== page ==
Start your search in Elmore, Ohio...
I have to hand it to Edmunds for having the COURAGE to give an UNBIASED report on the car. It seems that just about everyone else drives it 50 miles and concludes it’s the best thing since sliced bread. It was a neat report and if you read through the entire blog (as I did), you’ll see the drivers were not interested in tearing down the car - they just reported what they dealt with.
Many of the “little problems” don’t exist in today’s cars (other than UAW-built ones, due to labor costs and attitude issues) because the car makers have billions to spend on R&D and a huge database of past issues - so the know the correct chemicals to use in making plastic that will not crack under worst-case conditions for 20 years. They also know how to engineer-out the weak points of drive trains - maybe use a stronger steel in key places, maybe beef up the diameter of a certain shaft, or the thickness of a gear. Yes, Tesla could go worst case on the entire car, but then 95% of the car would be over designed and people would be paying $150,000 and carrying around another 500 lbs...and then the extra weight might mean even having to beef up some more stuff.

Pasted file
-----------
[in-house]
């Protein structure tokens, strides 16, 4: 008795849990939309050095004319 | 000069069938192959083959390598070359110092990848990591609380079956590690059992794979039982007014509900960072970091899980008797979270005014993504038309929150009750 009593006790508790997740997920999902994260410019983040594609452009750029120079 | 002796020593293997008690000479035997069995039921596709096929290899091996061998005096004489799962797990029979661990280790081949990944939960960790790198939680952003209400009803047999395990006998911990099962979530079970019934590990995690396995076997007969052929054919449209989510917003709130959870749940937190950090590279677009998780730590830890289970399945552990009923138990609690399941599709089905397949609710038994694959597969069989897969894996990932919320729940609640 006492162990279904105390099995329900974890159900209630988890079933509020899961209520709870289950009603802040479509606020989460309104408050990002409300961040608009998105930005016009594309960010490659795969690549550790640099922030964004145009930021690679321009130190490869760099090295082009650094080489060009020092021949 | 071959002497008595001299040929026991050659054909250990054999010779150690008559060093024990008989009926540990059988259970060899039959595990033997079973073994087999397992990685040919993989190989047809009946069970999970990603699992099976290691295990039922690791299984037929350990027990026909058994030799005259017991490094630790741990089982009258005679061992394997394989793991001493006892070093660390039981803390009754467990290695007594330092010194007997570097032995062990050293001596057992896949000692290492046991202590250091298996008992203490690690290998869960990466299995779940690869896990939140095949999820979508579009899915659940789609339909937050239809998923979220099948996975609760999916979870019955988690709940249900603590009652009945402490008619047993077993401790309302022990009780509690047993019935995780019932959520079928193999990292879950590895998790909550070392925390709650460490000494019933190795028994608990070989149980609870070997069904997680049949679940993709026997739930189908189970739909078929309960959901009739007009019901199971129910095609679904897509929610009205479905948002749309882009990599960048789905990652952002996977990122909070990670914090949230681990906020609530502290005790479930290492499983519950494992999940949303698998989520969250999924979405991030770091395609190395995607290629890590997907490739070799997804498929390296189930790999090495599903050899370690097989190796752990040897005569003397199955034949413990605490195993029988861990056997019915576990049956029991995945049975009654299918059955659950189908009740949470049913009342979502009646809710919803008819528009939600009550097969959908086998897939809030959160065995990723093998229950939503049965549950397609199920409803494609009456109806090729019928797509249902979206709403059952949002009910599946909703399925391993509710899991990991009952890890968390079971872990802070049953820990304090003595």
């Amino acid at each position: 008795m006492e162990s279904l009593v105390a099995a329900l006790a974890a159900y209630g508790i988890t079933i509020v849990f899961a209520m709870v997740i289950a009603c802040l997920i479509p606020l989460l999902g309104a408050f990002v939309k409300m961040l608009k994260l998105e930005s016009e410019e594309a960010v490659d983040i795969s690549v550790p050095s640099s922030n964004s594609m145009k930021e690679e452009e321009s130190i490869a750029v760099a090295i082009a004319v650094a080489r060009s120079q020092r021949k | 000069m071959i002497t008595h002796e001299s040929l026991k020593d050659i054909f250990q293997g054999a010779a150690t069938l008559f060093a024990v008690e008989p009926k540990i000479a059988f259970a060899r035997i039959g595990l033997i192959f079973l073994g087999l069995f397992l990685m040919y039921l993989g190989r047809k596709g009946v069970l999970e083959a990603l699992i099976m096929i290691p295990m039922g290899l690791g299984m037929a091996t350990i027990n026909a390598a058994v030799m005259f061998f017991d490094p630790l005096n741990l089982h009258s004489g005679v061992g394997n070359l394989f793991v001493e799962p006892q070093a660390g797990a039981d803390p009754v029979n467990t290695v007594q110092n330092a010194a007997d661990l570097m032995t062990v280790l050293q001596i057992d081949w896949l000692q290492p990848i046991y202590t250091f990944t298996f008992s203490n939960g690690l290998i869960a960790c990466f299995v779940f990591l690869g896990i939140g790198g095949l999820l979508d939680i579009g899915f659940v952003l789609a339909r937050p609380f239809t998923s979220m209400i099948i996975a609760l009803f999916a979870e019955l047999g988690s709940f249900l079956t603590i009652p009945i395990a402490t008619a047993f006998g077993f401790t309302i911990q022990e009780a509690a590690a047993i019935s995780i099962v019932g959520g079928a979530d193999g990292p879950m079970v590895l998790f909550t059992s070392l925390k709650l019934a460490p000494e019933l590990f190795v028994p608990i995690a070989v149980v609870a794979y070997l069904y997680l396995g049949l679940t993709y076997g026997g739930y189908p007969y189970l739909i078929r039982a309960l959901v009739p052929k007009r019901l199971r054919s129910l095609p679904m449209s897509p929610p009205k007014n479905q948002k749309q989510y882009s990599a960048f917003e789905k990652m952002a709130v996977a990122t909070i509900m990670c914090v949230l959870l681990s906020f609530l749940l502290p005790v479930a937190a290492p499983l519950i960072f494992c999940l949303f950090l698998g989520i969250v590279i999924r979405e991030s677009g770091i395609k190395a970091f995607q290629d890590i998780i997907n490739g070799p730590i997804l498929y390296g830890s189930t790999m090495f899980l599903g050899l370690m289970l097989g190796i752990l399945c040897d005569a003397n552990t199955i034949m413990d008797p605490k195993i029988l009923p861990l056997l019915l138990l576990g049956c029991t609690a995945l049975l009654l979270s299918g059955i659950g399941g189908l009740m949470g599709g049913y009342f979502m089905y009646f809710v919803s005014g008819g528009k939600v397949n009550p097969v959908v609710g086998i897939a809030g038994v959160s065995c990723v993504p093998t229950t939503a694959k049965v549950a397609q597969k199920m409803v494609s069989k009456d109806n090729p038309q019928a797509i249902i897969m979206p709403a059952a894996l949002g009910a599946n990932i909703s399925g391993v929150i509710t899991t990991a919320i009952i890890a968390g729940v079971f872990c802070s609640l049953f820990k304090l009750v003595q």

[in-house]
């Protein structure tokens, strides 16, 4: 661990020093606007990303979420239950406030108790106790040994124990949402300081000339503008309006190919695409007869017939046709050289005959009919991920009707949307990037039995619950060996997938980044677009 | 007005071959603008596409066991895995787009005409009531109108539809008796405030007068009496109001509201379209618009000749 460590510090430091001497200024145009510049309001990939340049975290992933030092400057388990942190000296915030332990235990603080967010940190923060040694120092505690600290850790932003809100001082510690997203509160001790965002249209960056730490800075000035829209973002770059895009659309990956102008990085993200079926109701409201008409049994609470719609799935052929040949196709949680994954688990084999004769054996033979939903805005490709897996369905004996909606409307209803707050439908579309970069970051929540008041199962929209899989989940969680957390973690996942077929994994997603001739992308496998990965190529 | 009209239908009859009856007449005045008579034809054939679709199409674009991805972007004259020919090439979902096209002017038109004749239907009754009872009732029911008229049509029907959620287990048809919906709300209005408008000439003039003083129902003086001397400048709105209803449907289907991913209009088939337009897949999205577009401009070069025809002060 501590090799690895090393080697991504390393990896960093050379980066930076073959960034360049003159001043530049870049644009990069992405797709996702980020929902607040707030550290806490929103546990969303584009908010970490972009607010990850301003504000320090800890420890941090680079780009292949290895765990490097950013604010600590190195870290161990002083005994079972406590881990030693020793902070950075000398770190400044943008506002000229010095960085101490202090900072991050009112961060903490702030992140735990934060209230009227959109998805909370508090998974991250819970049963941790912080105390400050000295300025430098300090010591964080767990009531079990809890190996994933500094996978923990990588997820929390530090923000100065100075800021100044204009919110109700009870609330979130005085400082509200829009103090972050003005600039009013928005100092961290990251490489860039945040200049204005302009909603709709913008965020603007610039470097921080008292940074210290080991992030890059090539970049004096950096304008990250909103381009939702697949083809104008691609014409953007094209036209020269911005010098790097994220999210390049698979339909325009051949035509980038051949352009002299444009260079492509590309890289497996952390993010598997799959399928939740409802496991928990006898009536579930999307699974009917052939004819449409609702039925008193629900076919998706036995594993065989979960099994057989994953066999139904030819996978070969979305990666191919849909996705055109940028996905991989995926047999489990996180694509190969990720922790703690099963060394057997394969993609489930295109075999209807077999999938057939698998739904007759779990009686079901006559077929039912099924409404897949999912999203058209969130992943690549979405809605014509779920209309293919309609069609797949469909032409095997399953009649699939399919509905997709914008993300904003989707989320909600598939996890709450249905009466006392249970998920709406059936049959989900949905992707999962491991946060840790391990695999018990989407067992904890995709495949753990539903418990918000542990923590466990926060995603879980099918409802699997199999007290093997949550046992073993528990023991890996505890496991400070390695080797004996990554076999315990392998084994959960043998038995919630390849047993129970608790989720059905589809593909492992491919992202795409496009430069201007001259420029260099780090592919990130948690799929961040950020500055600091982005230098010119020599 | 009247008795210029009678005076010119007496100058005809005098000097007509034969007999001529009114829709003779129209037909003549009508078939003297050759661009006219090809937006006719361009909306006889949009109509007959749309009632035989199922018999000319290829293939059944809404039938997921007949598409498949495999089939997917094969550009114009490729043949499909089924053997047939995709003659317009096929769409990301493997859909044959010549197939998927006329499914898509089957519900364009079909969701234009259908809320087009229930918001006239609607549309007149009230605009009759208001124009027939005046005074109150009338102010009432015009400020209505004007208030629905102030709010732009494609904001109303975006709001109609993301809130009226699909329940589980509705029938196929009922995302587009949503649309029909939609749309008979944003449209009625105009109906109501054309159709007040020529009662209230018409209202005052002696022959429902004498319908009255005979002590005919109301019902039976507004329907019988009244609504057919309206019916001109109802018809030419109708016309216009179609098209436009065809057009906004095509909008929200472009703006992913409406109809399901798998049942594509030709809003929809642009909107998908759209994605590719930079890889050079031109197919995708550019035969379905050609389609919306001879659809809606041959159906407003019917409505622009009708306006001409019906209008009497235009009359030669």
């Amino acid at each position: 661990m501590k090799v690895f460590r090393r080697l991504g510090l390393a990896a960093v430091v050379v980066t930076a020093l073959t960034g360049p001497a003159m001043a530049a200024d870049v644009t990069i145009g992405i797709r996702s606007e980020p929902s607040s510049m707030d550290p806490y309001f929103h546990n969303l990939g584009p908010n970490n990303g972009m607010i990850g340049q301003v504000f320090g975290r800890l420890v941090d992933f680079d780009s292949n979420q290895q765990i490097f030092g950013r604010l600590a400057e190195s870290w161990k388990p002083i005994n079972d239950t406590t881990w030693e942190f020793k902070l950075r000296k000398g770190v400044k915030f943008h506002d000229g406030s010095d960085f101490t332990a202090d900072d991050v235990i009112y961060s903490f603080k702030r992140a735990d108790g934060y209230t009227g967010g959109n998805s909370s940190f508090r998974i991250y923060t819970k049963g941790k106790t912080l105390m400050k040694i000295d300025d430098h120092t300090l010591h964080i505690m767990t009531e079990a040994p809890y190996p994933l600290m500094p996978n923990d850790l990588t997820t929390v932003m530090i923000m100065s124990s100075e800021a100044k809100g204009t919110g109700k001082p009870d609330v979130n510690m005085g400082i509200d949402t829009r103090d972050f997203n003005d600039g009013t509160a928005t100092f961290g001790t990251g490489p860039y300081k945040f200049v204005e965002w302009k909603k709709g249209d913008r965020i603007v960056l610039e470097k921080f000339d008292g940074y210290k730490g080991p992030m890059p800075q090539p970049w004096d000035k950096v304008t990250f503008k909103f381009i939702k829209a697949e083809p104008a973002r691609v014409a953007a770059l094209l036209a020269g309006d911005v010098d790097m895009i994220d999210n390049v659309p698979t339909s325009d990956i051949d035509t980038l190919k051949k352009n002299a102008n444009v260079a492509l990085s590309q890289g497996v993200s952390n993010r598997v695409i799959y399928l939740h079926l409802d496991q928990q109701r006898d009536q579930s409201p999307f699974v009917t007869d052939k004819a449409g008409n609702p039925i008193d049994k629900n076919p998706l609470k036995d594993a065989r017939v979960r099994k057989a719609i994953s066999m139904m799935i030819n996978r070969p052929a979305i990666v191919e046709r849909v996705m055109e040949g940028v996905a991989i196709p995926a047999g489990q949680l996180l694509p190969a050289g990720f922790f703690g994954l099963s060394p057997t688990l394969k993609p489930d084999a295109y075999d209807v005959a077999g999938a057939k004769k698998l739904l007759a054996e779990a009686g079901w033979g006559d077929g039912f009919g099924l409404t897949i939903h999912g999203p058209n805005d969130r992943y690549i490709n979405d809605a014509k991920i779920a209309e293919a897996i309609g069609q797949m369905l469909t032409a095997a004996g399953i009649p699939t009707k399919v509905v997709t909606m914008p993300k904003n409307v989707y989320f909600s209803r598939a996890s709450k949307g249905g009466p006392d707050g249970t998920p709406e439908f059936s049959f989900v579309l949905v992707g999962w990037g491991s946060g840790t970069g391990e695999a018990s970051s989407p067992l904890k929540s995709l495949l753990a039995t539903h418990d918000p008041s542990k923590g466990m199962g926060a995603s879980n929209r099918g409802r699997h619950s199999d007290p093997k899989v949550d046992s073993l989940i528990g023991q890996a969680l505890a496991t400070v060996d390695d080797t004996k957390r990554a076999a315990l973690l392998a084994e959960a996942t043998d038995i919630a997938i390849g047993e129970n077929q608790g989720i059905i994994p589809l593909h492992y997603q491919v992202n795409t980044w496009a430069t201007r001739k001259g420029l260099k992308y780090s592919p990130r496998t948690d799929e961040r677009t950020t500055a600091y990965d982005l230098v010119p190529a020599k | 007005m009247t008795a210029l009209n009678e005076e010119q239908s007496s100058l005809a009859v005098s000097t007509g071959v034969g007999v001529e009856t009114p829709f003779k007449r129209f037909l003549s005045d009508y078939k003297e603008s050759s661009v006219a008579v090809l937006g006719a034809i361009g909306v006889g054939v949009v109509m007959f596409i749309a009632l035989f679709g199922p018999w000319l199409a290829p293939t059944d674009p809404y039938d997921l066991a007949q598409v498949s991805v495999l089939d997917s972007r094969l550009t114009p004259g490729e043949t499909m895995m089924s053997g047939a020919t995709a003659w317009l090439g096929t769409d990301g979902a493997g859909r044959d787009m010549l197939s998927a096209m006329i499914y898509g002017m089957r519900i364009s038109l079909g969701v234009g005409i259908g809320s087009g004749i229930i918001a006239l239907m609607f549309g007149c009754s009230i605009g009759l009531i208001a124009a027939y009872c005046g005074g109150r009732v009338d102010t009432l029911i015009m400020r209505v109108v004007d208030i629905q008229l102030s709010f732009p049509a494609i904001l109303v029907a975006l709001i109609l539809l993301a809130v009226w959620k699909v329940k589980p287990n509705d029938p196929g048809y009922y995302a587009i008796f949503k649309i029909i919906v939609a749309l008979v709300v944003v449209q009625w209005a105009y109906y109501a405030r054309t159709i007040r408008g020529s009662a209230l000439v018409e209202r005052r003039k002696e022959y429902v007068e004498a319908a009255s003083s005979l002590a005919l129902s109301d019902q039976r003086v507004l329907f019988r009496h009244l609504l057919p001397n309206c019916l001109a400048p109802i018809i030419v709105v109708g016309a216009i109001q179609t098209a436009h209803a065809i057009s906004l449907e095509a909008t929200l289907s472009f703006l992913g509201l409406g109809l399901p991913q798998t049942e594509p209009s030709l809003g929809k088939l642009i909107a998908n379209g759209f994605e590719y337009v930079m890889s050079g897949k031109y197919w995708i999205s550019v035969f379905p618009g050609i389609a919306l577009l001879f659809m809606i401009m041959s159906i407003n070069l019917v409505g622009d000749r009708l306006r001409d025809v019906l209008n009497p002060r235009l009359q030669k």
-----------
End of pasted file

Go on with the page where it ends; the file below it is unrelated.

It’s not easy to play with the big boys. Tesla does have a market, the snobbish Republican Establishment types that want to look down on others that just drive around in a Lexus or Beamer (while insisting on Amnesty)...but bringing price down, while maintaining reliability is VERY DIFFICULT, as they will soon see.
Agree on the A/C and ESPECIALLY the heating.
If you plan a trip and intend to reach a charging station, and something unexpected happens (maybe you detour, or an accident), and you’re coming up short, you likely will not run out your charge, providing you’re not in the middle of nowhere. All you have to do is find a place with electricity and pay the person there enough to let you plug in and wait and wait and wait, since you’ll likely be plugging into 120V. I think the blog said that you’ll get about 3 miles of range per hour of charging, at that rate.
With a gasoline car, you simply have to find a gas station, or just wait for a tow truck (or anyone else) to bring you a few gallons.
So if you’re tight with regard to range, the first thing to go will be the A/C and Heater, you have NO CHOICE as the alternative is very ugly.
Regarding the heater - a gasoline or diesel engine produces a TON of waste heat (even when idling and stuck in traffic) and car heaters are designed to capture some of that heat and give it to the passengers. In other words, cabin use of the heater is free and actually (very) slightly increases fuel economy by reducing the need to run the electric radiator fan slightly, particularly in heavy traffic.